Archive for November 12th, 2010

Transaudio Group Introduces New Daking Mic Pre 500

micpre_500.JPGLAS VEGAS, NEVADA – NOVEMBER 2010: Geoff Daking and Company, Inc. launched the new Mic Pre 500 single-channel microphone/instrument preamplifier module at the 129th AES Convention in San Francisco. Derived from the company’s Mic Pre One freestanding unit, the Mic Pre 500 is designed for installation in 500 Series format equipment. The new mic pre features switchable phase, 20 dB mic input pad, +48V phantom power, and a selectable quarter-inch line/hi-z instrument input.

Like the Mic-Pre One, the Mic Pre 500 shares the gain structure and Class A, fully-discrete transistor circuitry design of Daking’s popular Mic Pre IV. The front panel controls include a variable high-pass filter (0-200 Hz) as well as continuously variable input gain. It also includes an eight-segment tri-color LED meter with simultaneous VU and Peak is included. more

API Announces 1,000th A2D Customer

chris_cundy.JPGJESSUP, MARYLAND – NOVEMBER 2010: Chris Cundy of Bozeman, Montana, was recently identified as the 1,000th customer of API’s highly regarded A2D. In the four short years since its introduction, the A2D has become one of the most popular and decorated products of the company’s offerings.

“It’s the ideal mix of the old and the new. The solid-state heritage of API with two reference quality 312 mic preamps in combination with the cutting-edge application of today’s technology in a superb A/D section is what makes the A2D such a hit,” said Larry Droppa, president of API. “It is our one and only product with a digital output and it’s great to have it become one of our best-selling products.”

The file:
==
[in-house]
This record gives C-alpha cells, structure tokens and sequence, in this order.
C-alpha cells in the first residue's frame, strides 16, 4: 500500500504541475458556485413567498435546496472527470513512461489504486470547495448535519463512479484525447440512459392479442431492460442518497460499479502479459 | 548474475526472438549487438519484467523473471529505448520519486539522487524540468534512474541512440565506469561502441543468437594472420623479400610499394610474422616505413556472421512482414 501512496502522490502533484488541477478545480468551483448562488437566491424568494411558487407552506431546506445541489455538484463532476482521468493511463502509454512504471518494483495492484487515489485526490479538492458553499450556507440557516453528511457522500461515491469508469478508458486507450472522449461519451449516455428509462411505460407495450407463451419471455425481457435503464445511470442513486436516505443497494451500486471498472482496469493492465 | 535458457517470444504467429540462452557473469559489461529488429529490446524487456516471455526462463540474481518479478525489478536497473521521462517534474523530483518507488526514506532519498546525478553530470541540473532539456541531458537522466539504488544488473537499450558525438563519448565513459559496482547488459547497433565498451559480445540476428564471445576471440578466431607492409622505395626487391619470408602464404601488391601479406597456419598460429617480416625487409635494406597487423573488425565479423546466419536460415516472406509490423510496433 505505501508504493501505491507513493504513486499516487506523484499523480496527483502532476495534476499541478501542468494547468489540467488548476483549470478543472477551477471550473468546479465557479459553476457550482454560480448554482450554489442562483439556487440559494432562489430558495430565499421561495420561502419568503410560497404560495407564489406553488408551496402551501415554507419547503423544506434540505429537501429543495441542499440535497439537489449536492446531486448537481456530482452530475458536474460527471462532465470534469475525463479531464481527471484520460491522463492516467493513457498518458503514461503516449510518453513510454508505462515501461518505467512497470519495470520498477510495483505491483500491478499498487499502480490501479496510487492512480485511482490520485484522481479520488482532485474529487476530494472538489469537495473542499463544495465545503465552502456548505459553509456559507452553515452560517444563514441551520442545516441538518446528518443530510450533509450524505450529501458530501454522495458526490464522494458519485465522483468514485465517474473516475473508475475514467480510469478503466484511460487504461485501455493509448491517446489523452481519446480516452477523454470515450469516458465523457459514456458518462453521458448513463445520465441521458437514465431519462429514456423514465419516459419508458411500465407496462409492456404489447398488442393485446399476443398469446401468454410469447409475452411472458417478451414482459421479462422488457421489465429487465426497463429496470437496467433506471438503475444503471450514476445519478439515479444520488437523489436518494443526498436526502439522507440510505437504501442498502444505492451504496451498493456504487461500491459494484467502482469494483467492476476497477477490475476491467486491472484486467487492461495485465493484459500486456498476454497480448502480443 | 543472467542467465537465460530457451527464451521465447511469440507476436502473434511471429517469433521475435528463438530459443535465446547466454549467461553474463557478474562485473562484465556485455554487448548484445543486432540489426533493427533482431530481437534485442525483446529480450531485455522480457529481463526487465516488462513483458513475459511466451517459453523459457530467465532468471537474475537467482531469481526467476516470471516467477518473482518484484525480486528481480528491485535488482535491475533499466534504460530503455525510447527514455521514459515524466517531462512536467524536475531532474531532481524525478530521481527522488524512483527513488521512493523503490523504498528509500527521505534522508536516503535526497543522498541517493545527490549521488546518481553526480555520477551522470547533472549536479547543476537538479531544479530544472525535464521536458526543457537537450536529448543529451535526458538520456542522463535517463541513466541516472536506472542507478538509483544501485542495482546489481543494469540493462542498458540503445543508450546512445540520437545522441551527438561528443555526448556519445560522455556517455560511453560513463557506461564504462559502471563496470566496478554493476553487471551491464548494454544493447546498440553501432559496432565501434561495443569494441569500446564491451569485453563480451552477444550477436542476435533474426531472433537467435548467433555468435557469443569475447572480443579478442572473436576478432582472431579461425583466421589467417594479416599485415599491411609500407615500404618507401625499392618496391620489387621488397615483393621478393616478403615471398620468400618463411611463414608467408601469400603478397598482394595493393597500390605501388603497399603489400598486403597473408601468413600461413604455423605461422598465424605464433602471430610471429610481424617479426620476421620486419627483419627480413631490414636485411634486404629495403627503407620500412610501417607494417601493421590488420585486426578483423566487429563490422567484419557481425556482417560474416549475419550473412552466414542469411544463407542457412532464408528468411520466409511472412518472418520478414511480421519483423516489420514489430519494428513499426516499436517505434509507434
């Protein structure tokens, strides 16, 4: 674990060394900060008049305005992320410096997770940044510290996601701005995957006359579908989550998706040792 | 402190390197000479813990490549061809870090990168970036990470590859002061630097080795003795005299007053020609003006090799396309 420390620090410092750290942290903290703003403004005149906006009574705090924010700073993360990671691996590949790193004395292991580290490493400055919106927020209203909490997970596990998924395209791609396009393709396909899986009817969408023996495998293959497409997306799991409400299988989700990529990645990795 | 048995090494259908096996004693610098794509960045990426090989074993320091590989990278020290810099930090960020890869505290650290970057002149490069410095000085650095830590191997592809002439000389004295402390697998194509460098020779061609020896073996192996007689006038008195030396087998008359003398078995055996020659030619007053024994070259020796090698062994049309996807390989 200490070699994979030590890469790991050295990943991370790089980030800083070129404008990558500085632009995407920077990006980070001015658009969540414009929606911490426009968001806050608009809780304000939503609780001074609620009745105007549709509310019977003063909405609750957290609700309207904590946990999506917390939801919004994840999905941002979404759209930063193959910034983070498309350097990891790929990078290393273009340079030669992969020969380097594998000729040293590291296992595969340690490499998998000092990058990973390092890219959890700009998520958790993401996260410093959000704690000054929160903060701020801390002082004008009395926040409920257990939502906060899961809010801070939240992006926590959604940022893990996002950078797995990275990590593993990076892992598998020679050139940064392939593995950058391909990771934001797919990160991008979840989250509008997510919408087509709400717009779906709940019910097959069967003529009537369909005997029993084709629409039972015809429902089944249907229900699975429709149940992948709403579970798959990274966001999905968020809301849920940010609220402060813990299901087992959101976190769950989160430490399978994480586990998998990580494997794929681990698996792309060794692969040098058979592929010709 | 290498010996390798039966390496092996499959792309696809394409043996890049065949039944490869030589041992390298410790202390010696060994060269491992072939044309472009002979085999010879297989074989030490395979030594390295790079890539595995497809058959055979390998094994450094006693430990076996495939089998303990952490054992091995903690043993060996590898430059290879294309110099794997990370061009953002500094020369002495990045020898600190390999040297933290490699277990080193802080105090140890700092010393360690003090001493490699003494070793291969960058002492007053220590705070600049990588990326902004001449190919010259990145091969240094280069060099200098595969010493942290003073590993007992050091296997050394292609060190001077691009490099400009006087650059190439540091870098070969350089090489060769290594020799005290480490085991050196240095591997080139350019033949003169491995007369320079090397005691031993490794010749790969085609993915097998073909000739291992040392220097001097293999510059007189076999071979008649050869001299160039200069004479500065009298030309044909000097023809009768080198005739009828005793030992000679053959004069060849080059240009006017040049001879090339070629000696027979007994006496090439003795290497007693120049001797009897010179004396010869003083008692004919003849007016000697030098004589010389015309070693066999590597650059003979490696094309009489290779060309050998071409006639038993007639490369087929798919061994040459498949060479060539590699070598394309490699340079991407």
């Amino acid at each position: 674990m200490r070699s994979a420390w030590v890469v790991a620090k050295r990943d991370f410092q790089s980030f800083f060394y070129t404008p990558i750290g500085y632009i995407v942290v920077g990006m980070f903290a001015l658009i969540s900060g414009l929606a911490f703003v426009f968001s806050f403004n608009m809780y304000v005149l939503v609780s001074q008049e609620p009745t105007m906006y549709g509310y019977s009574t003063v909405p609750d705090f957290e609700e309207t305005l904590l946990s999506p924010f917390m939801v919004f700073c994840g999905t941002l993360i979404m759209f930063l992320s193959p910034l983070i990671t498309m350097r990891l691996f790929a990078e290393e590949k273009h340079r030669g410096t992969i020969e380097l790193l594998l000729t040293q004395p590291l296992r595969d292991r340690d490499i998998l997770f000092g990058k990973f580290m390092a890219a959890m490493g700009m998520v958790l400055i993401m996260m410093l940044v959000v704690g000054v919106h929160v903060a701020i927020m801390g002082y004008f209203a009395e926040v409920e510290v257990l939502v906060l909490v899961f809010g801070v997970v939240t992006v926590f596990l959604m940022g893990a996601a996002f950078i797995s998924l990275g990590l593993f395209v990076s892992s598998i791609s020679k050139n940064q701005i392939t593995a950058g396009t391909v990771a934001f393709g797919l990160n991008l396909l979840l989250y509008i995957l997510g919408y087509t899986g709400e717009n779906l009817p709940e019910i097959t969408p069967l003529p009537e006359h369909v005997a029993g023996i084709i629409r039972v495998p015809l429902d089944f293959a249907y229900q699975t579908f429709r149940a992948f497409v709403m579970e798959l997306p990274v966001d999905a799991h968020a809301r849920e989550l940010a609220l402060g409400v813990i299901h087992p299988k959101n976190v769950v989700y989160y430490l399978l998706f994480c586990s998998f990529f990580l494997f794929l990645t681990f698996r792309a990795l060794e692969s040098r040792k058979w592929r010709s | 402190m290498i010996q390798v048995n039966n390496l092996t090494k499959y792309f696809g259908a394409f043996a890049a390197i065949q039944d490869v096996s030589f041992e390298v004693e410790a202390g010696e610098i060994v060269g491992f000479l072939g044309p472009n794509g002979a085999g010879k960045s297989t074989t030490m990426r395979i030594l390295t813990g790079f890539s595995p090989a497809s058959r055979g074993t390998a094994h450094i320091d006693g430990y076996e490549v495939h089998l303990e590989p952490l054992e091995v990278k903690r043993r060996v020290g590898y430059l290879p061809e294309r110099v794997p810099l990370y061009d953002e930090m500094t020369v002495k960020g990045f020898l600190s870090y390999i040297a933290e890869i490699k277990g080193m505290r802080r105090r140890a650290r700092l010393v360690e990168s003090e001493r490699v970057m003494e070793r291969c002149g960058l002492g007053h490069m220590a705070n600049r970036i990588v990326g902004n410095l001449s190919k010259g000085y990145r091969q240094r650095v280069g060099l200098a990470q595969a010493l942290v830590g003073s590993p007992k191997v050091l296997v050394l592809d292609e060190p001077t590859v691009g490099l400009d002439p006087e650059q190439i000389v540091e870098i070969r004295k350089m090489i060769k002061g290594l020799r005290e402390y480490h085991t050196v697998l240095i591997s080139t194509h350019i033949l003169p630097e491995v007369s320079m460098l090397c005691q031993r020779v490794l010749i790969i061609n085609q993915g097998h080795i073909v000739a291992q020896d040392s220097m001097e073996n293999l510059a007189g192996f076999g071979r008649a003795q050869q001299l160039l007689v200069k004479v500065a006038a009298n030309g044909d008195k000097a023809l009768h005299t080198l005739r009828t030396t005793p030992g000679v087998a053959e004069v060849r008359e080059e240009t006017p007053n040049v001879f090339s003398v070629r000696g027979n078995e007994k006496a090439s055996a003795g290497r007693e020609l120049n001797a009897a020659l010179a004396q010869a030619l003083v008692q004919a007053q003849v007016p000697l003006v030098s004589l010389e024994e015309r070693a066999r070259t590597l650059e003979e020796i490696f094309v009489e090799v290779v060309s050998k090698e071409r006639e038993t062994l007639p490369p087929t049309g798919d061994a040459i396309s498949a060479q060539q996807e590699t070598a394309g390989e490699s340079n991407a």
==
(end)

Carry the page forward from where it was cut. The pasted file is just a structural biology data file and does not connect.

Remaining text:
Cundy is part of the team at The Shed, a production, tracking, mixing, educational and rehearsal facility in Bozeman. The Shed consists of two isolation rooms, a piano studio, control room and a live performance room. more

Tube-Tech Celebrates 25 Years of Analog Warmth

tube_tech_25th.JPGCOPENHAGEN, DENMARK – NOVEMBER 2010: For twenty-five years, engineers and producers the world over have associated the no-nonsense blue faceplate and white typeface of TUBE-TECH analog processors with the lush, dimensional sound they impart to any audio that flows through them. After 25 years in business, TUBE-TECH president John G. Petersen continues to craft their equipment with simple, elegant circuitry using only premium-grade components. From the start, Petersen designed TUBE-TECH gear using only vacuum tubes in the active signal path and only transformers on the inputs and outputs. Since the first the design of the first Program Equalizer PE 1A in 1985, over 15,000 TUBE-TECH units have shipped from the headquarters of parent company Lydkraft in Denmark. Because their lifetimes are measured in decades, almost every one of those units is still helping make the music of today sound much better than it would have otherwise.

Before TUBE-TECH became a reality, Petersen had received a degree in electrical engineering from Danish Post and Telegraph and took a job in 1972 at the Danish Broadcasting Company (DBC). In his role as maintenance engineer, he received factory training at Solid State Logic, EMT, Studer, Sony, Neumann, NTP, and Lyrec. His genius for inspecting, understanding, and repairing audio circuits paved the way for TUBE-TECH. “A friend of mine was opening MOX Studio in Copenhagen in the mid-1980s,” said Petersen. “I helped him refurbish all of the gear that was going into it, including two Pultec equalizers. I was skeptical about those boxes. They looked like they belonged in the city dump! But they tested nicely and, more importantly, they sounded amazing.” more

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